This section is for teenagers and young adults and is about a type of cancer called acute lymphoblastic leukaemia (ALL). The other main type of leukaemia that can affect teenagers and young adults is acute myeloid leukaemia.
If you’re looking for information about ALL in people of all ages, please see our general ALL section.
Leukaemia is a cancer of the white blood cells. In leukaemia, the process for making new white blood cells gets out of control. Immature white blood cells (called blasts) keep being made and build up in the bone marrow until there isn’t enough room for the bone marrow to make healthy white blood cells, red blood cells and platelets. The body needs these cells to:
- help fight infection (white cells)
- carry oxygen from the lungs around the body (red blood cells)
- stop cuts bleeding by clotting blood (platelets)
Many of the symptoms of ALL are caused by having fewer than normal healthy blood cells in the body. Symptoms can include:
- looking paler than usual and feeling tired – because of too few red blood cells (anaemia)
- bruises – you may bruise more easily and it could take longer for bleeding to stop, if you have less blood clotting cells (platelets) than normal
- infections – because there are too few mature white blood cells to fight infection
- aches and pains in your bones
- swollen glands (lymph nodes) in your neck, under your arm or in your groin
- feeling unwell and run down
- fever and sweats – you may have a high temperature without any obvious cause, such as an infection
- headaches and visual disturbance
There can be other reasons you may have these symptoms. But if you are worried that you may have ALL, you should speak to your GP. They’ll examine you and refer you to a hospital if they think you need to see a specialist doctor.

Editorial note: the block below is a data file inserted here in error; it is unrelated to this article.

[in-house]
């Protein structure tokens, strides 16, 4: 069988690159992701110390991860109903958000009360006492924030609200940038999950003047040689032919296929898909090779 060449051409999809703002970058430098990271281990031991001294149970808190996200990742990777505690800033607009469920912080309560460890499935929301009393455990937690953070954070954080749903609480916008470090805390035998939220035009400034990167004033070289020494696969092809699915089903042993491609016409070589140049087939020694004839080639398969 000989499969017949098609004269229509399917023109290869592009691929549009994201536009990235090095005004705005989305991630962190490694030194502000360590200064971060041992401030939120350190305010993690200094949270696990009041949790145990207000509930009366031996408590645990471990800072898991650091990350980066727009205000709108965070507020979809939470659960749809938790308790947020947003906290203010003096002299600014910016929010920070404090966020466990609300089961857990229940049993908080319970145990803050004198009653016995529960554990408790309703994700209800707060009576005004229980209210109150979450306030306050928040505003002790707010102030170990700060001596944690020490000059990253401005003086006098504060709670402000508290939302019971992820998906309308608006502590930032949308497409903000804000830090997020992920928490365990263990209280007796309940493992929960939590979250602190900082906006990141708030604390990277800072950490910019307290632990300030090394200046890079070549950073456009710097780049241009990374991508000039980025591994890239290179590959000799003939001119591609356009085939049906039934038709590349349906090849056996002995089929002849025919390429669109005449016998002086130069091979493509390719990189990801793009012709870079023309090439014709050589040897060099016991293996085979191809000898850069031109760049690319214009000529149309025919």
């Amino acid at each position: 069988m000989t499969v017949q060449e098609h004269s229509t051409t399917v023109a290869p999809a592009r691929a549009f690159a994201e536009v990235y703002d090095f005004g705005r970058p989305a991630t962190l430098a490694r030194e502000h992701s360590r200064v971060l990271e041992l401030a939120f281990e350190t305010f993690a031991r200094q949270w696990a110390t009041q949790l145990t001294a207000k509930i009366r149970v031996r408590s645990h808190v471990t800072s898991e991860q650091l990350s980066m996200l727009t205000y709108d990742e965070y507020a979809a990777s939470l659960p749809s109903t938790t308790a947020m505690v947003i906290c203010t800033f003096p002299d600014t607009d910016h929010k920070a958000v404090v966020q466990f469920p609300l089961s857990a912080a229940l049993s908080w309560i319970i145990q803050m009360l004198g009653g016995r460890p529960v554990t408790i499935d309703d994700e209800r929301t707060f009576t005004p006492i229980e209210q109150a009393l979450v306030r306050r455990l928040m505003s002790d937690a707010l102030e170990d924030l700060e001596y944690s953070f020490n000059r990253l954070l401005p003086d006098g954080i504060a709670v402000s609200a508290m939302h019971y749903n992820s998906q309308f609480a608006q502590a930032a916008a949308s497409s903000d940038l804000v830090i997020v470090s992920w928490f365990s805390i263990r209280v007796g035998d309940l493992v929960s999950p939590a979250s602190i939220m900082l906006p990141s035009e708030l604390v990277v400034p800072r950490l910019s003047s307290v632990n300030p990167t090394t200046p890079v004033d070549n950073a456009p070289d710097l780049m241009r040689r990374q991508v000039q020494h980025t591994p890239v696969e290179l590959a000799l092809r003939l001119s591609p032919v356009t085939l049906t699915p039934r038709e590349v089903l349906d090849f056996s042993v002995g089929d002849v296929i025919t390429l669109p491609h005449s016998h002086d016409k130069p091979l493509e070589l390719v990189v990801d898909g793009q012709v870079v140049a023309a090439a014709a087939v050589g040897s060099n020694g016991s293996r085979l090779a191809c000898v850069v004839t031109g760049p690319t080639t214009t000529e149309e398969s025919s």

It’s not known exactly what causes ALL. Research is going on to try to find out.
Young people with some genetic conditions, such as Down’s syndrome or Li-Fraumeni syndrome, are at an increased risk of developing ALL. A genetic condition is something you are born with.
If you’re worried about ALL
If you think you have some of the symptoms of ALL you should speak to your GP. They can talk to you about your symptoms and arrange any tests they think you might need.
Leukaemia, blood tests and bone marrow
To understand leukaemia, it can help to know a little about the blood and bone marrow.
Leukaemia is a cancer of the white blood cells.
All blood cells are made in the bone marrow, which is like a blood cell factory inside bones. A type of cell in the bone marrow, called a stem cell, can make any kind of blood cell your body needs.
There are 3 main types of blood cells:
- white blood cells – which help fight infection
- red blood cells – which carry oxygen from the lungs around the body
- platelets – which clot blood to stop cuts bleeding
The bone marrow normally makes millions of blood cells every day. To begin with, these new blood cells, called blasts, are not fully developed (they’re immature).
The main job of blast cells is to make more blood cells like themselves. They can’t do any of the jobs that mature blood cells can do, like carrying oxygen or fighting infection. Blast cells normally stay inside the bone marrow until they’ve matured into fully-developed blood cells.
Once blood cells are mature, they’re ready to do their jobs. They leave the bone marrow and go into the bloodstream, where they can be carried to wherever they’re needed.
How leukaemia develops
In leukaemia, the process for making new white blood cells gets out of control and immature white blood cells (blasts) keep being made.